NASA is reviewing some software settings for the Hubble Space Telescope in order to fix the problem and bring it back to scientific activity. p>
According to the agency's latest update, released on Friday, November 5, the recovery team will continue to test the telescope hardware to effectively command the "Scientific Instrument and Data Management Unit" tools. . The iconic space telescope has not been able to make scientific observations since its instruments went into "safe mode" in late October.
"It is the control that generates synchronization messages and sends them to scientific tools." The Agency is also considering changing the flight software of the tools to allow them to search for data sync messages without being in safe mode. The loss of the messages appears to have been due to a software flaw, according to NASA. , October 25 this year (November 3) due to a defect entered safe mode and can not currently monitor, but at the same time the agency has stressed that all instruments are safe. This is the third time that Hubble will be in safe mode in 2021.
Hubble is not going to be repaired in person, so specialists are working remotely to help. "The proposed solutions are first validated using ground-based simulations to ensure that they work properly," NASA said. The control unit reviews lost message data and the range of possible software software changes that could fix the problem. Collect cameras and observatory instruments. Last week, the team turned on parts of the Near Infrared Camera and Multi-Object Spectrometer (NICMOS) to allow the team to detect the recurrence rate of the sync issue. NICMOS was retrieved last Monday, and no other data sync message has been lost since then. Start collecting scientific data as soon as possible. According to NASA, the ACS was chosen as the most appropriate tool to start the restart test because it is least likely to create additional stress in the space observatory complex.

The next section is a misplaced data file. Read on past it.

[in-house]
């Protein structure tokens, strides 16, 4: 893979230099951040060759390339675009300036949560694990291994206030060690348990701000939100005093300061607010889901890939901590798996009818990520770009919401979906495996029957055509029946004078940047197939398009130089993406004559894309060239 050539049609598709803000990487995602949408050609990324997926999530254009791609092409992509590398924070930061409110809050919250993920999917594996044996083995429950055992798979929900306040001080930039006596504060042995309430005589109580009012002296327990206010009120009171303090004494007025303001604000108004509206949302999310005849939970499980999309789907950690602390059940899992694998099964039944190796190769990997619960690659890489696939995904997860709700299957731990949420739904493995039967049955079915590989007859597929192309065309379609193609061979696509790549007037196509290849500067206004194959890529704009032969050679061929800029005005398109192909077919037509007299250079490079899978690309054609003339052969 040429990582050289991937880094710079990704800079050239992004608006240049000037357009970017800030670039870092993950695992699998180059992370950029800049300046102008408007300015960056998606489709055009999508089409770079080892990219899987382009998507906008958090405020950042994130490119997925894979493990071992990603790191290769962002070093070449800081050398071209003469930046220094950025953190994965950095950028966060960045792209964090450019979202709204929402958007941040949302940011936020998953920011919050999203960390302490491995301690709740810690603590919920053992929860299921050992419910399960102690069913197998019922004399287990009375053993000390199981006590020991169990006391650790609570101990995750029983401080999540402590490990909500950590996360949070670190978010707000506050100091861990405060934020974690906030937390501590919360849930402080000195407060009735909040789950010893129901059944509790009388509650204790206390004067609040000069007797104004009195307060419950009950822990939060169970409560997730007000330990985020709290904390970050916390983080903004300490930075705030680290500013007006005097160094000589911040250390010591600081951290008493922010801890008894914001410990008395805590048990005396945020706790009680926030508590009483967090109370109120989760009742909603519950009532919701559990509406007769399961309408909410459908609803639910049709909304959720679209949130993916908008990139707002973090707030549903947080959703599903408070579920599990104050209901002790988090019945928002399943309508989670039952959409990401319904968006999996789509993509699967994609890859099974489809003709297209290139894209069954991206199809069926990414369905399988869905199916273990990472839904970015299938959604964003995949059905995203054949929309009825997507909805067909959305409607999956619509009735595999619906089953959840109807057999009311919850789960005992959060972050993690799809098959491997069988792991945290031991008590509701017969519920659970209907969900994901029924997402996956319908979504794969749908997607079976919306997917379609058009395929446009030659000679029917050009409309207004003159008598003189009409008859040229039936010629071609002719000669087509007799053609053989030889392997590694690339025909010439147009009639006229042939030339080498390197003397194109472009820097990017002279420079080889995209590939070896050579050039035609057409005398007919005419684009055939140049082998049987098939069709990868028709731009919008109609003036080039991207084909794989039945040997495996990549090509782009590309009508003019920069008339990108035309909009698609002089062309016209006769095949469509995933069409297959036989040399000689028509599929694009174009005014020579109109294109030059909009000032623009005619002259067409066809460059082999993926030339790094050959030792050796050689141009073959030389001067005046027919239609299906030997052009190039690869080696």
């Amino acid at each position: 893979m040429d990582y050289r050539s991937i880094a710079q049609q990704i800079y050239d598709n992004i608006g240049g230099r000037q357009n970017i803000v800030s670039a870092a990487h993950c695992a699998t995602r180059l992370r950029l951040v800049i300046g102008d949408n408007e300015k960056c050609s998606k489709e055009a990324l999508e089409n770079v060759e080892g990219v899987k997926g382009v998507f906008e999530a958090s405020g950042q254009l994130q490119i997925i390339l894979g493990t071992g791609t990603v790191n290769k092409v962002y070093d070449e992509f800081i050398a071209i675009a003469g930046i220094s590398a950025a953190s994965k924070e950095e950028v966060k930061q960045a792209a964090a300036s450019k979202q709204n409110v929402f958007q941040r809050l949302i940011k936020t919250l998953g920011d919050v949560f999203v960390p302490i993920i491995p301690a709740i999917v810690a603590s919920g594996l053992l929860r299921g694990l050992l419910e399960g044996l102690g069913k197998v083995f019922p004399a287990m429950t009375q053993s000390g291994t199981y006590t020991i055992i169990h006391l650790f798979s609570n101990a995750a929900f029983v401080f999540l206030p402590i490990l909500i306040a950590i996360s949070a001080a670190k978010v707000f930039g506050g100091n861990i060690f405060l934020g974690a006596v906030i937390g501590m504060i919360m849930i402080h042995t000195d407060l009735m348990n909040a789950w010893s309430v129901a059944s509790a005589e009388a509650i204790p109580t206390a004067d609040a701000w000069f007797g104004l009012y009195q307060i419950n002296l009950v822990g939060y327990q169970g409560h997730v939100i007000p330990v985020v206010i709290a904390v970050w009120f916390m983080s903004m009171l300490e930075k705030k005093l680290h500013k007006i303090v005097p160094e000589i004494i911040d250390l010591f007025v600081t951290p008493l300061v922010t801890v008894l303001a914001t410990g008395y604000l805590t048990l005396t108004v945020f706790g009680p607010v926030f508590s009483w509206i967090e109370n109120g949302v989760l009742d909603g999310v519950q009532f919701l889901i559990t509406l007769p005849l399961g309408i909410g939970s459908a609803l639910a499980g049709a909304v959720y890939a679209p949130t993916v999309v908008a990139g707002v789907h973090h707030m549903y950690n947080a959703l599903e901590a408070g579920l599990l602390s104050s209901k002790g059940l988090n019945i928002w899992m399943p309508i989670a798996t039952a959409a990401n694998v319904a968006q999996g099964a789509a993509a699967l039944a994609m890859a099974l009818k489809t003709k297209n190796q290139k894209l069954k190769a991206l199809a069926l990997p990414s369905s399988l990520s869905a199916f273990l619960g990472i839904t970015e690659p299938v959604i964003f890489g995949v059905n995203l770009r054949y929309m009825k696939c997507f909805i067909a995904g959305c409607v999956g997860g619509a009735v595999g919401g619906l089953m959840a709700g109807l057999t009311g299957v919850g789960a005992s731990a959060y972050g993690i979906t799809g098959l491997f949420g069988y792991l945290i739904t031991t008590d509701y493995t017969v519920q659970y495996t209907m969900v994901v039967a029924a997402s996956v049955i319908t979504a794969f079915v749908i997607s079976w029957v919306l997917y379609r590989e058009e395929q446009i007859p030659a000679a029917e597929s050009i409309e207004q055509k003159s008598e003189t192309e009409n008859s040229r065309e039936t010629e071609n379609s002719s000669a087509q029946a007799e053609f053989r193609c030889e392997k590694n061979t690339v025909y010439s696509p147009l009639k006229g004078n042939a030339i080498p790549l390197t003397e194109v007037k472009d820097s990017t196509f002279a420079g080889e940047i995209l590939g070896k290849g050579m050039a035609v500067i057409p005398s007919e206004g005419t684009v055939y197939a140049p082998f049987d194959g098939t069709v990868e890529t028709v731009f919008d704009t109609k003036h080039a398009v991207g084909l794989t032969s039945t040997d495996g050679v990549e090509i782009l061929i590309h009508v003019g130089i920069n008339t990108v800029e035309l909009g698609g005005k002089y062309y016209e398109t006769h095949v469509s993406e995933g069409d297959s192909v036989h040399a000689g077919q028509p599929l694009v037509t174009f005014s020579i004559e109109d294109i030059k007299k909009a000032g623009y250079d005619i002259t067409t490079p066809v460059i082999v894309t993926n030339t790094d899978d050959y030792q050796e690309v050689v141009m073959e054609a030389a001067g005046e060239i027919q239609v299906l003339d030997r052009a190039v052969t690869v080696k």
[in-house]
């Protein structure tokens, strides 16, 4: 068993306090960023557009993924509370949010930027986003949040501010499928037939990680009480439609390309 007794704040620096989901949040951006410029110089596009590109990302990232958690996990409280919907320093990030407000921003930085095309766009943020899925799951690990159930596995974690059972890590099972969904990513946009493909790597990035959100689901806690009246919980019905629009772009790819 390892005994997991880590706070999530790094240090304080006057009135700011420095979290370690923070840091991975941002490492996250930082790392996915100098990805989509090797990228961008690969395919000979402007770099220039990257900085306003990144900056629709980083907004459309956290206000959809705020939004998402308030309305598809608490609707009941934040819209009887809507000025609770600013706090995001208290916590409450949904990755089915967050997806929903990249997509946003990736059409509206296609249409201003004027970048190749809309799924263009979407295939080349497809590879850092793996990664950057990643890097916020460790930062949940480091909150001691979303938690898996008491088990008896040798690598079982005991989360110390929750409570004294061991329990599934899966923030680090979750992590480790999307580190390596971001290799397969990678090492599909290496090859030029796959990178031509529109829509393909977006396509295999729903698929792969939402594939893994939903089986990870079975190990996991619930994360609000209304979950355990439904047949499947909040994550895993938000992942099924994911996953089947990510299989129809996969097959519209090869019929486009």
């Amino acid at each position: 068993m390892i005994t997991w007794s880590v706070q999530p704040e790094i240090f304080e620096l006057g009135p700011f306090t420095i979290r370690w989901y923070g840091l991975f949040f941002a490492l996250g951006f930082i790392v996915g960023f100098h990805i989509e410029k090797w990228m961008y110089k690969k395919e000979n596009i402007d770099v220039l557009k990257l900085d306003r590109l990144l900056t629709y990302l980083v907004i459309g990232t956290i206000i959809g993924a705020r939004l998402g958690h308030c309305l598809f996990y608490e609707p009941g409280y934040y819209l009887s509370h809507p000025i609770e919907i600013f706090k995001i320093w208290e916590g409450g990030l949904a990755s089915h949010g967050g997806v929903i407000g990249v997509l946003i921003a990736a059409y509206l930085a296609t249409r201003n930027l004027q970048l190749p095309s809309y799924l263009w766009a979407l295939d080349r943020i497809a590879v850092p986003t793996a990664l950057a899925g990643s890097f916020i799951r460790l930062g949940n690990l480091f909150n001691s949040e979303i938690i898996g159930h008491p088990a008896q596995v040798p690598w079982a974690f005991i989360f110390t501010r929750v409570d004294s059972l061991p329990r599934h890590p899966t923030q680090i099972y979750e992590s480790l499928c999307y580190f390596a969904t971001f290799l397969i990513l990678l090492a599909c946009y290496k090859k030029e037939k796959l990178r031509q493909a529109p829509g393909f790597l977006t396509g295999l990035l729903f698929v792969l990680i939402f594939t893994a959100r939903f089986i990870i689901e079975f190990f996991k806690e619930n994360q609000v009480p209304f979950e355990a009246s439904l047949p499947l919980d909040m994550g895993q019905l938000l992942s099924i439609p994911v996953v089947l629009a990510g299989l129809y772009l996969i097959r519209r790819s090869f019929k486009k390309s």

NASA noted: Will also be tested to enable ACS. "The Hubble team is cautious about ensuring the safety of the instruments and avoiding additional pressures on the hardware."